Sunday, January 8, 2012

Window on Eurasia: Priestly Dissent on the Rise in Russian Orthodox Church, Journalist Says

Paul Goble

            Staunton, January 8 – The Moscow Patriarchate over the last year has brought its hierarchy into closer correspondence with the Russian state, sought to extract ever more resources from its parishes to support this bureaucracy, and faces growing challenges from priests who see themselves as part of civil society, according to a prominent Russian journalist.
            In an article in yesterday’s “Yezhednevny zhurnal,” Svetlana Solodovnik suggests that one of the most important developments in the Russian Orthodox Church over the past year was the Synod’s decision in October to replace the church’s two-level hierarchy with a three-level one (

            Until now, there was the patriarchate at the center and bishoprics in sees which “more or less corresponded with the oblasts and subjects of the Russian Federation.” Now there will be the patriarchate, metropolitans at the Federal subject level, and bishops whose sees will be carved out of the metropolitans’ territories.

            As Solodovnik points out, this will mean that “the bureaucratic apparatus [of the Church] will grow still more significantly” in the future, not only allowing the current patriarch to install his people in place and impose greater discipline on the hierarchs but also permitting the metropolitans and bishops to play more influential roles in their contacts with state officials.

             In order to support this bureaucracy, the Patriarchate is rapidly increasing the support local parishes are required to send upwards. One parish reported that in 1999, it was asked to pay 30,000 rubles a year to the bishops and Patriarchate; last year, it had to pay 400,000, an increase that many priests with small active congregations find difficult to meet.

            According to Solodovnik, “certain provincial priests are already writing tearful letters to the Patriarchate with requests “for the sake of our children not to speak about our half destroyed congregations, lower such taxes for the sake of Christ,” with some of them adding “we have no more strength! We are in a worse situation that serfs; we are simply petty slaves.”

            In part because of these new and despite the desire of Patriarch Kirill to strengthen discipline, this pressure has sparked  dissent within the church, with a number of priests promoting the ideas of dethroned bishop Diomid and others again talking about hierarchs “who in the years of the communist dictatorship cooperated with the KGB.”

            The new dissidents are speaking out against “the harsh power vertical in the Church,” something Kirill has worked hard to build by emulating the approach of Vladimir Putin in the Russian state.  The patriarch has even issued orders that priests must get approval from above before “agitating for (or against) any party or candidate in the elections.”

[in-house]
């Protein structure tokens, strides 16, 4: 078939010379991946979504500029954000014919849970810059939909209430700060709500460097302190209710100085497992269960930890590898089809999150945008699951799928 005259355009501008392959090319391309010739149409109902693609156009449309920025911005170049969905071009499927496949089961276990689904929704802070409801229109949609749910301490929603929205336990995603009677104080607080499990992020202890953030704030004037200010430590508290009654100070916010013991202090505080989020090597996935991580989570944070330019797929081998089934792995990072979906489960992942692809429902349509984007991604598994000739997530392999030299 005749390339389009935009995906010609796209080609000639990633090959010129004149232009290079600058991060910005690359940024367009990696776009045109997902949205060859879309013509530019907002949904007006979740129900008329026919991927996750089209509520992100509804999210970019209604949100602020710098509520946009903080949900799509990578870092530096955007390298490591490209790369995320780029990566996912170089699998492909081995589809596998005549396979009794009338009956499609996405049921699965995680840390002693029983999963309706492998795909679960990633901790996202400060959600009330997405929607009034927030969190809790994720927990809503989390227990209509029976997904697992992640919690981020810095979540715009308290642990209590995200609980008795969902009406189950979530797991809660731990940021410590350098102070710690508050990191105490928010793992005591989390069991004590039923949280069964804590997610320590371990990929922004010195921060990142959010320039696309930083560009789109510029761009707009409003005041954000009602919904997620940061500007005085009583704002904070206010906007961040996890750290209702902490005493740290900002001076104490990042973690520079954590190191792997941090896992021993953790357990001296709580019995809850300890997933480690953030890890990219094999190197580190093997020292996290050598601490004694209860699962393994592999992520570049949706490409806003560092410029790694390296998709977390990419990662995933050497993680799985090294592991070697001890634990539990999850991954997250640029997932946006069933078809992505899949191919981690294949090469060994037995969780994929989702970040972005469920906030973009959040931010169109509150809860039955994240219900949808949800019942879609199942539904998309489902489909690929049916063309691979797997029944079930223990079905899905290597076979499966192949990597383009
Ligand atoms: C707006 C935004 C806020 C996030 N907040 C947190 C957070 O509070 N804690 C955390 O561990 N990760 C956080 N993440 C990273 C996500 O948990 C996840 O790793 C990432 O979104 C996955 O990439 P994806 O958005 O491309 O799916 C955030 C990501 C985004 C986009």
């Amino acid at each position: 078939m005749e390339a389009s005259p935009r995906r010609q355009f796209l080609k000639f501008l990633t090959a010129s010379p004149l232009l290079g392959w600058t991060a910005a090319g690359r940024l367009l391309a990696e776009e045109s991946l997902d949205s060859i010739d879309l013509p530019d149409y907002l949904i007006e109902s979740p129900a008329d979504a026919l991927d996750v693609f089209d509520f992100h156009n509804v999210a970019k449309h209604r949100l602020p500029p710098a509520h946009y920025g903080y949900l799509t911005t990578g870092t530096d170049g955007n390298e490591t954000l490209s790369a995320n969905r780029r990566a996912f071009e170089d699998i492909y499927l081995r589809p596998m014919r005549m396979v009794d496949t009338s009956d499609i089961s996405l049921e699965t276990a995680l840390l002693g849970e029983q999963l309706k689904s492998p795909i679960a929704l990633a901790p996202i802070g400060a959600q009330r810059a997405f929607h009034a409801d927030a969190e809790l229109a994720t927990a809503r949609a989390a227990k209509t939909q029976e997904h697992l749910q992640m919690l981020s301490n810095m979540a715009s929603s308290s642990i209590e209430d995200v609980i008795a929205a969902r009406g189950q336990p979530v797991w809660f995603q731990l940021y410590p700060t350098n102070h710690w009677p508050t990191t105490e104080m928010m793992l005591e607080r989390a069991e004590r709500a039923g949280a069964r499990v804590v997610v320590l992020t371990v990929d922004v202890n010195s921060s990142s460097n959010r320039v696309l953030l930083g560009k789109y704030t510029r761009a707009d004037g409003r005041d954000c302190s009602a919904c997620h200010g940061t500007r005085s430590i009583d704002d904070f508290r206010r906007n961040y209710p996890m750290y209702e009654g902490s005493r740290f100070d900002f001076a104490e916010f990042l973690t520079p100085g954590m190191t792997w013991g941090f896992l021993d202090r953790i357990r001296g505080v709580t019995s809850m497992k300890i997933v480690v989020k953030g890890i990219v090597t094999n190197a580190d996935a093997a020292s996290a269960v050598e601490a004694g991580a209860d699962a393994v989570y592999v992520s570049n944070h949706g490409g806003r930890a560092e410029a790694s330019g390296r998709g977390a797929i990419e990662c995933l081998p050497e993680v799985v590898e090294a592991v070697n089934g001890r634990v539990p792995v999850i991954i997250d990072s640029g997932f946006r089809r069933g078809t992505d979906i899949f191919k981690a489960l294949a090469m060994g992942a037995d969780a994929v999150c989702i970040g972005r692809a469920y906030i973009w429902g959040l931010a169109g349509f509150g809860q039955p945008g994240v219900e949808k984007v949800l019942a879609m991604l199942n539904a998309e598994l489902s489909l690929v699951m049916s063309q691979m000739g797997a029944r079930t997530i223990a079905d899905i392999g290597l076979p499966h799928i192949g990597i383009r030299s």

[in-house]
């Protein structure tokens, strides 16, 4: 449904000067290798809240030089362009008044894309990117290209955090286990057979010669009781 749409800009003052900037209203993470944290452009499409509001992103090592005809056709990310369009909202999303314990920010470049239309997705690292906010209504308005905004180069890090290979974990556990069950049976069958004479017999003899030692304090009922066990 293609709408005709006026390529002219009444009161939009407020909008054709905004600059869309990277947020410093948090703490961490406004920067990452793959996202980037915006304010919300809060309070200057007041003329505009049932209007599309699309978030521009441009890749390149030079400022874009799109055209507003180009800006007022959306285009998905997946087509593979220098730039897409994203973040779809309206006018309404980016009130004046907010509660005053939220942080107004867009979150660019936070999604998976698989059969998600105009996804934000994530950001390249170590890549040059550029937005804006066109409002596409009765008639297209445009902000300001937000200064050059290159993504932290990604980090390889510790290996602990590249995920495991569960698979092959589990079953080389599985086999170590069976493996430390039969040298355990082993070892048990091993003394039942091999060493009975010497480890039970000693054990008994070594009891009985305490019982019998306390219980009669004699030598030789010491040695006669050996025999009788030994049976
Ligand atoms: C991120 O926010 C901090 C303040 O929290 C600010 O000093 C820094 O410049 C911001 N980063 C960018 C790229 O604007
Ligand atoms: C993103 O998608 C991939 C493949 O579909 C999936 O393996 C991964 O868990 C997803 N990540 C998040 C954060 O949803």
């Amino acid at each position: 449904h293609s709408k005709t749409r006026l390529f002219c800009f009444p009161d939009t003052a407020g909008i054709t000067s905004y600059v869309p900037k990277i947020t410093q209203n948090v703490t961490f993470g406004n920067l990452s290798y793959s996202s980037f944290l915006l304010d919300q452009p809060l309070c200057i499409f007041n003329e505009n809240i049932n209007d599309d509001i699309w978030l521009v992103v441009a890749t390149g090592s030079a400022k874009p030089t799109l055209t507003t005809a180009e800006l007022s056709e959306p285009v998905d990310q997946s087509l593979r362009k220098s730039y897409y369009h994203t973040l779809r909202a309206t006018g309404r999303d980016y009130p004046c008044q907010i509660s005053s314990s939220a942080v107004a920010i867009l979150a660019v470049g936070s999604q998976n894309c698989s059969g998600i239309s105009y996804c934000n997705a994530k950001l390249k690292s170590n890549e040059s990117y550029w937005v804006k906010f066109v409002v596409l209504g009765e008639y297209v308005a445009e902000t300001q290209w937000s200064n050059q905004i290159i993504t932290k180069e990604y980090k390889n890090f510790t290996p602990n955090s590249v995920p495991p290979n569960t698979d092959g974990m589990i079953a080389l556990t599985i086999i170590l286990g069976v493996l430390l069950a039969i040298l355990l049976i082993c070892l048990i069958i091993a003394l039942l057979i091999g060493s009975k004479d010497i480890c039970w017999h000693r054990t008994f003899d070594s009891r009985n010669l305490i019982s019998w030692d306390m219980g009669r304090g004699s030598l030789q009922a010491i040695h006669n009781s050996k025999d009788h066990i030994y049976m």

But that directive has proved anything but effective, Solodovnik suggests, at least in part because of the Internet.  Until recently, Orthodox media outlets did not discuss “any problems of civil society besides the poor demographic situation, alcoholism and abortion.” (Exceptions like Russkaya liniya and were the exceptions that prove the rule.

            But “now the situation has begun to change,” the Moscow journalist says. “Electronic Orthodox media have become much freer. They have begun to take note of the problems of life surround them and to speak about general problems, not just those reflecting the corporate interests of the state.”

            Articles and commentaries on these sites often reflect positions at odds not only with the political establishment but also with the Patriarchal hierarchy. “Young priests who feel themselves part of civil society have appeared and are writing about politics from civic positions and not because they belong to the politicized wing of the Orthodox establishment.”

            One such priest, Father Dmitry Sverdlov not only served as an election observer but described the falsifications which took place in a report for “Pravoslavie i mir” ( Other priests have openly discussed and supported the popular demonstrations across the Russian Federation over the past month.

            Such developments, Solodovnik says, that “Orthodox society is step by step becoming part of the ‘greater’ civil society.” So far, however, she continues, the Patriarchate has sought to block this trend rather than join it because for the hierarchy, “a partnership with the powers is much more important than partnership with civil society or put simply with ordinary people.”

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